…push us further!

Honesty.

Be honest to yourself.

Be honest to those around you.

It’s easier to show a side of honesty than trying to deceive or misdirect.

I’ve always believed I’d rather tell the truth than be shamed by being dishonest. Perhaps I had a great teacher – my mother.

It’s a virtue I hold higher than most. Yet I still have a filter and don’t always share my true feelings. I wish I did not do that. Maybe it would be liberating. Yet I try to be non confrontational and wish to be liked by all.

As I grow older, I’ve discovered cynicism and pessimism. I wish I hadn’t.

But I think if we were more honest with each other maybe we wouldn’t get so easily offended by insignificant things. Because the honesty would developed a tougher skin. It can make us stronger and push us further.

Just be honest…

That and that and that!

Going back isn’t an option. It took me years to stop worrying about what I didn’t accomplish. The worrying had turned to regret. I regretted not going down certain roads — turning right when maybe I should have turned left. I knew that I shouldn’t regret where I was. I was on this path because that is where my destiny took me. The regret may have caused anxiety of missed opportunities; the path dreamed of a better life.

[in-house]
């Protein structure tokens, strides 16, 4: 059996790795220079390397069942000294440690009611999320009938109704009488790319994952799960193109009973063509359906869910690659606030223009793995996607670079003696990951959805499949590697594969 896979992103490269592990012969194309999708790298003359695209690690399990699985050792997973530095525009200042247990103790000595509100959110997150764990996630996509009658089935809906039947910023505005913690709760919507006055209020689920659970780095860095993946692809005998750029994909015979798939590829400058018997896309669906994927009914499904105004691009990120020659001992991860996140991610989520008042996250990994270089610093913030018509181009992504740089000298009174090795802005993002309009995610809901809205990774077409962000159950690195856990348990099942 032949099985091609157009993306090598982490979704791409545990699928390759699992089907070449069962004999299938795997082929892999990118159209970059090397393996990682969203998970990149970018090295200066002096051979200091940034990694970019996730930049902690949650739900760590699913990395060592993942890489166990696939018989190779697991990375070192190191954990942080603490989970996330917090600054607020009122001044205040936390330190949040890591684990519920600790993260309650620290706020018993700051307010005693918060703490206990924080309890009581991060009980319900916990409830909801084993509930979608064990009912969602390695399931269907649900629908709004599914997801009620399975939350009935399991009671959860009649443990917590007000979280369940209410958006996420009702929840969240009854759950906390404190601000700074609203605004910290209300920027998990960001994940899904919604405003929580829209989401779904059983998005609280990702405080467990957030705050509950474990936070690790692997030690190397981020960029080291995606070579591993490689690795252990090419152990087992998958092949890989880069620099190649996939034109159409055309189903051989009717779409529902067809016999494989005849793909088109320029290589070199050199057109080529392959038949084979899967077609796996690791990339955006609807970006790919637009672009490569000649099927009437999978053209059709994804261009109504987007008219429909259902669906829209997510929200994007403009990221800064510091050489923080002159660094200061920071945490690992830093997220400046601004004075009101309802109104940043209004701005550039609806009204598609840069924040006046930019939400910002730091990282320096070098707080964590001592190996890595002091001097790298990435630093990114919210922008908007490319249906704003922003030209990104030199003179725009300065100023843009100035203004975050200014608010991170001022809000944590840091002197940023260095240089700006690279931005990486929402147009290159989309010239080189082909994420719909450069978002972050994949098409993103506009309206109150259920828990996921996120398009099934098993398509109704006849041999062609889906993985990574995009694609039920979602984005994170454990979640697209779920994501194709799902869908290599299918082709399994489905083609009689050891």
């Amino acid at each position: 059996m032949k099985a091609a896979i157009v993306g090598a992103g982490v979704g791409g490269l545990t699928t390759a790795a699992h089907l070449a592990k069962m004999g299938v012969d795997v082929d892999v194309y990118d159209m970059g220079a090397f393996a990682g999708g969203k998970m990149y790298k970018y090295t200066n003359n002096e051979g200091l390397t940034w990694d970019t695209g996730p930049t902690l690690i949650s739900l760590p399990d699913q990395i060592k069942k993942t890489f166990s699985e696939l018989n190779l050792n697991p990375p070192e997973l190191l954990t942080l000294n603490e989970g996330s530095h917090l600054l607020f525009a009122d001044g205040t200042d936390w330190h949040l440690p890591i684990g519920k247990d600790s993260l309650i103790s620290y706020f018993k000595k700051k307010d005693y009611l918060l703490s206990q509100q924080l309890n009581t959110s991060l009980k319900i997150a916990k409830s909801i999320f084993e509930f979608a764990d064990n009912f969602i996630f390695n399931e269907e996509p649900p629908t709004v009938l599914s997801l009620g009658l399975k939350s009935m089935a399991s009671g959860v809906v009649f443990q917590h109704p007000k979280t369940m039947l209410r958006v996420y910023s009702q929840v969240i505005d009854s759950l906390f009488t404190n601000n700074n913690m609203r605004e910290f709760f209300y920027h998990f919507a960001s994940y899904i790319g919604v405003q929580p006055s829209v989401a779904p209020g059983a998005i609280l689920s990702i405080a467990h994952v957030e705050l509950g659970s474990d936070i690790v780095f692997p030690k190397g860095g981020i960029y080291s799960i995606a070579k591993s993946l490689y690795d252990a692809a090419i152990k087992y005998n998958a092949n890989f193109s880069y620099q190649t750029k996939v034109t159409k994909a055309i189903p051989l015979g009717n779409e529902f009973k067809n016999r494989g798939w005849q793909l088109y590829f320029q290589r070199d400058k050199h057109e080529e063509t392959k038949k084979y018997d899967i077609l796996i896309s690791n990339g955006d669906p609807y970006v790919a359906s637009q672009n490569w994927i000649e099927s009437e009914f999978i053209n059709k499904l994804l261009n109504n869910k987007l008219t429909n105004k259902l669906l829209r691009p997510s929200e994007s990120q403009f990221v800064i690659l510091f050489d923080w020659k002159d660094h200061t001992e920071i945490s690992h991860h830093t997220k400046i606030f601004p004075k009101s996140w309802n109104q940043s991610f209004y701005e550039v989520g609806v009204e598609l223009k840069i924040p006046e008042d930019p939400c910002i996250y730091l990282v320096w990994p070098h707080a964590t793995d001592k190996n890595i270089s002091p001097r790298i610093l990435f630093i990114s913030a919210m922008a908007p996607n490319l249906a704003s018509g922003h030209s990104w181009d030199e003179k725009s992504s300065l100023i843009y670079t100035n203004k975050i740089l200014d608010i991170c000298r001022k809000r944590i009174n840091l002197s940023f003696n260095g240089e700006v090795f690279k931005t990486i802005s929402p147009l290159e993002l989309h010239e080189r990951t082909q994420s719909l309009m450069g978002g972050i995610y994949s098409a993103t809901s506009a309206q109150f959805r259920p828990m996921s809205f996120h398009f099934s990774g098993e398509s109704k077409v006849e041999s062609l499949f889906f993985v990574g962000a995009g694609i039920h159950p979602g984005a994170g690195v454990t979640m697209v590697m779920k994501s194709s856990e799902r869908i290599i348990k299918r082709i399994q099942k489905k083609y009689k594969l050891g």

Things may have not gone to plan but I’m still moving forward. I’ve learned so much. I’m stuck my foot in my mouth several times. There was a time where I would have told someone, I will always collect Star Wars toys. Well, I’ve not collected a Star Wars toy in a decade. (Golly! Has it been over ten years since the end of the Prequal Trilogy?) Then there was a time that I would have told someone, that I will forever keep my collectibles. I’ve sold most of them and I’m continuing you sell and purge the things I don’t need. (I’m really moving toward a life of simple and minimalism.)

As I child, I had a hand in so many geek things: playing D&D, collecting Star Wars and Star Trek, building plastic model kits of naval ships and World War II airplanes, and reading / hoarding comic books. Some of these hobbies have come and gone. As I head into the second half of my life, I’ve found that some of those hobbies have returned. At first, I criticized myself for not being more true to those past hobbies. Figuring that if I had been building model kits for the past 20 years, I’d be much better at it. Then, I realized that actually I have something I would have lost—the ability to enjoy the discovery. So, I’ve returned to building plastic model kits. Instead of stating, “I’ve built that and that and that. what’s left to do?” I can say, “I can’t wait to build that and that and that!”

Life takes us where we are meant to be. We don’t get a rewind button. Nor should we have one. Know that your core will always be true but the small details can and will change over time. Embrace it!